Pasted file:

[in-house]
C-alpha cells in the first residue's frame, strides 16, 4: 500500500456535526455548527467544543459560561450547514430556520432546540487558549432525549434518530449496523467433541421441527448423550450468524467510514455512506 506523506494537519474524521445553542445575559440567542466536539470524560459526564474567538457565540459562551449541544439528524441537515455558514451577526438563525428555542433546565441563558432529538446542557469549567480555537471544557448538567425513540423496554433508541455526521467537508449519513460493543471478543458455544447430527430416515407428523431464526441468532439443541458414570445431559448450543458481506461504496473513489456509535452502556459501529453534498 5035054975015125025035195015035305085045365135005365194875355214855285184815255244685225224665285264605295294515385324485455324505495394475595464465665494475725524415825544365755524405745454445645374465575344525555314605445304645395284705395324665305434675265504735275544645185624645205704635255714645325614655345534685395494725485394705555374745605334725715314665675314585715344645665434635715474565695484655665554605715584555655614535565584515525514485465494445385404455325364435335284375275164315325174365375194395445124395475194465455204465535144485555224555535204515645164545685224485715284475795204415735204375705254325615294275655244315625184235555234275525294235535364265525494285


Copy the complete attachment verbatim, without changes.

[in-house]
C-alpha cells in the first residue's frame, strides 16, 4: 500500500456535526455548527467544543459560561450547514430556520432546540487558549432525549434518530449496523467433541421441527448423550450468524467510514455512506 506523506494537519474524521445553542445575559440567542466536539470524560459526564474567538457565540459562551449541544439528524441537515455558514451577526438563525428555542433546565441563558432529538446542557469549567480555537471544557448538567425513540423496554433508541455526521467537508449519513460493543471478543458455544447430527430416515407428523431464526441468532439443541458414570445431559448450543458481506461504496473513489456509535452502556459501529453534498 5035054975015125025035195015035305085045365135005365194875355214855285184815255244685225224665285264605295294515385324485455324505495394475595464465665494475725524415825544365755524405745454445645374465575344525555314605445304645395284705395324665305434675265504735275544645185624645205704635255714645325614655345534685395494725485394705555374745605334725715314665675314585715344645665434635715474565695484655665554605715584555655614535565584515525514485465494445385404455325364435335284375275164315325174365375194395445124395475194465455204465535144485555224555535204515645164545685224485715284475795204415735204375705254325615294275655244315625184235555234275525294235535364265525494285